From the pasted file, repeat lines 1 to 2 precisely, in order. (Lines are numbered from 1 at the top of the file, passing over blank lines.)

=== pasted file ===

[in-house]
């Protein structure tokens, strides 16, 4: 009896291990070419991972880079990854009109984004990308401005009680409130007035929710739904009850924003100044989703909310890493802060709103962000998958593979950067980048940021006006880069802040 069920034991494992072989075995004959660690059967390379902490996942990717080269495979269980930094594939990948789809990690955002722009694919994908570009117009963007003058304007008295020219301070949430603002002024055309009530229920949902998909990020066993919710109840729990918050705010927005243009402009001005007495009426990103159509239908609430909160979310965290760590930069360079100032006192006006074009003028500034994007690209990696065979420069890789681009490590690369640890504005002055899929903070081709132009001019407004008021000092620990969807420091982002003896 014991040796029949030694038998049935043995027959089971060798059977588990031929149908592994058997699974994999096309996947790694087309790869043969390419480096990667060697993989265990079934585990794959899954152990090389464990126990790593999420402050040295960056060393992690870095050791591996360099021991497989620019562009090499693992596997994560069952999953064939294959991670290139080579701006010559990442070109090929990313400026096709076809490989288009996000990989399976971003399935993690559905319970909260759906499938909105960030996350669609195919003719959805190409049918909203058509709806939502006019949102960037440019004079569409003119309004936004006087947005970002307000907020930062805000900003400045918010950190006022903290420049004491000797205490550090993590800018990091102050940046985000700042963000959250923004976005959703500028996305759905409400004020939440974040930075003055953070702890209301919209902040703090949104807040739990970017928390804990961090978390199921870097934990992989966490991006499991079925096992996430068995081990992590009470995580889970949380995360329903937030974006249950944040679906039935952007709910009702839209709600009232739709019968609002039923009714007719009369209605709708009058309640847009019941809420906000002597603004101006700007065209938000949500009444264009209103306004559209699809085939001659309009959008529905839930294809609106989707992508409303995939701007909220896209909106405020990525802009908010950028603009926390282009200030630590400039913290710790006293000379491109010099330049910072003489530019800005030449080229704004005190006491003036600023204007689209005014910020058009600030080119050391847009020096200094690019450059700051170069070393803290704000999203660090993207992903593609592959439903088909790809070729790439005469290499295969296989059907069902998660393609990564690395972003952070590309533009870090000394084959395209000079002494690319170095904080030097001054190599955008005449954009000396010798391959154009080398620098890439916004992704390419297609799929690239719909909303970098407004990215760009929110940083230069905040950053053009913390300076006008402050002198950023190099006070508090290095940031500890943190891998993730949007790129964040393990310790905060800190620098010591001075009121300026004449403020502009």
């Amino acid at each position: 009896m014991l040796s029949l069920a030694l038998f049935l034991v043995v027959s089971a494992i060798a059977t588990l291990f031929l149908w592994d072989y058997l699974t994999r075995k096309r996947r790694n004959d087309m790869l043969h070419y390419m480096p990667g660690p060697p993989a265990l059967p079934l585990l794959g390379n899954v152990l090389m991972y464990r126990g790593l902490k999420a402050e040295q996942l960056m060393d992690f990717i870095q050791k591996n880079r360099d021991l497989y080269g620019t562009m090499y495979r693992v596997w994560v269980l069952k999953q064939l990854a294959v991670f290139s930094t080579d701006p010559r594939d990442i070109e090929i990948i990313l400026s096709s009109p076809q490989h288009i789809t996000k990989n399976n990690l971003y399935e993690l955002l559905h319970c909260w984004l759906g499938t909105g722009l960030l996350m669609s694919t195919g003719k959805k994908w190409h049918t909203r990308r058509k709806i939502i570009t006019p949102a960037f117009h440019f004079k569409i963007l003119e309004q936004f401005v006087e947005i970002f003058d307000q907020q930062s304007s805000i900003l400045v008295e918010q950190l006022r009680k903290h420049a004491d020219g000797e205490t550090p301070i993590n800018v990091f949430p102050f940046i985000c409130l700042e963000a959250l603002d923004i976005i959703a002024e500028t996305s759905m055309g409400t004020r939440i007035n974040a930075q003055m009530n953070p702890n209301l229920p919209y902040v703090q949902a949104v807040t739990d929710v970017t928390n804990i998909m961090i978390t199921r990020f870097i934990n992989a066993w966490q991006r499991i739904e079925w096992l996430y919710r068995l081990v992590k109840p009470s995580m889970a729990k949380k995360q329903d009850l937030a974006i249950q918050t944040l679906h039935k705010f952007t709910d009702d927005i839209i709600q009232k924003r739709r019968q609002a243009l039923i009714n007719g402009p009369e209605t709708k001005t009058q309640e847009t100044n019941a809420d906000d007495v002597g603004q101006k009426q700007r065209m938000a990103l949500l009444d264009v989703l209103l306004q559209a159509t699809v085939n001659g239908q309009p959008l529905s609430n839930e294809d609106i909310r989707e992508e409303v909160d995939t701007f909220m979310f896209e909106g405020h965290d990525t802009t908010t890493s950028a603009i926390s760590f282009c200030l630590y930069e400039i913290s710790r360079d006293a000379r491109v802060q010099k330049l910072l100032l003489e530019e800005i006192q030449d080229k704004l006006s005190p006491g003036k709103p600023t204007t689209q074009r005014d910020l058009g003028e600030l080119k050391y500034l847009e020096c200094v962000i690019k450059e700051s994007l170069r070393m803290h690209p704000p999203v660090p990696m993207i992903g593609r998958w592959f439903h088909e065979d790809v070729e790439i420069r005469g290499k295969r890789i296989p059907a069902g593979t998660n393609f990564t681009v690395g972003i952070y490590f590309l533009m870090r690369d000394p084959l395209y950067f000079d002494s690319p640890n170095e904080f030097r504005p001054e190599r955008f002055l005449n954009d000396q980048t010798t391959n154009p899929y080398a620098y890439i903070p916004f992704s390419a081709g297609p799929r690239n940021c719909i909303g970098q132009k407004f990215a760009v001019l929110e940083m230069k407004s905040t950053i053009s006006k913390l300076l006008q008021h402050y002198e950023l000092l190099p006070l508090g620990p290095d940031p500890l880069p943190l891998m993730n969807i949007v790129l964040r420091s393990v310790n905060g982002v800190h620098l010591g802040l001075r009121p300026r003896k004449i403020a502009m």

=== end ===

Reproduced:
[in-house]
């Protein structure tokens, strides 16, 4: 009896291990070419991972880079990854009109984004990308401005009680409130007035929710739904009850924003100044989703909310890493802060709103962000998958593979950067980048940021006006880069802040 069920034991494992072989075995004959660690059967390379902490996942990717080269495979269980930094594939990948789809990690955002722009694919994908570009117009963007003058304007008295020219301070949430603002002024055309009530229920949902998909990020066993919710109840729990918050705010927005243009402009001005007495009426990103159509239908609430909160979310965290760590930069360079100032006192006006074009003028500034994007690209990696065979420069890789681009490590690369640890504005002055899929903070081709132009001019407004008021000092620990969807420091982002003896 014991040796029949030694038998049935043995027959089971060798059977588990031929149908592994058997699974994999096309996947790694087309790869043969390419480096990667060697993989265990079934585990794959899954152990090389464990126990790593999420402050040295960056060393992690870095050791591996360099021991497989620019562009090499693992596997994560069952999953064939294959991670290139080579701006010559990442070109090929990313400026096709076809490989288009996000990989399976971003399935993690559905319970909260759906499938909105960030996350669609195919003719959805190409049918909203058509709806939502006019949102960037440019004079569409003119309004936004006087947005970002307000907020930062805000900003400045918010950190006022903290420049004491000797205490550090993590800018990091102050940046985000700042963000959250923004976005959703500028996305759905409400004020939440974040930075003055953070702890209301919209902040703090949104807040739990970017928390804990961090978390199921870097934990992989966490991006499991079925096992996430068995081990992590009470995580889970949380995360329903937030974006249950944040679906039935952007709910009702839209709600009232739709019968609002039923009714007719009369209605709708009058309640847009019941809420906000002597603004101006700007065209938000949500009444264009209103306004559209699809085939001659309009959008529905839930294809609106989707992508409303995939701007909220896209909106405020990525802009908010950028603009926390282009200030630590400039913290710790006293000379491109010099330049910072003489530019800005030449080229704004005190006491003036600023204007689209005014910020058009600030080119050391847009020096200094690019450059700051170069070393803290704000999203660090993207992903593609592959439903088909790809070729790439005469290499295969296989059907069902998660393609990564690395972003952070590309533009870090000394084959395209000079002494690319170095904080030097001054190599955008005449954009000396010798391959154009080398620098890439916004992704390419297609799929690239719909909303970098407004990215760009929110940083230069905040950053053009913390300076006008402050002198950023190099006070508090290095940031500890943190891998993730949007790129964040393990310790905060800190620098010591001075009121300026004449403020502009």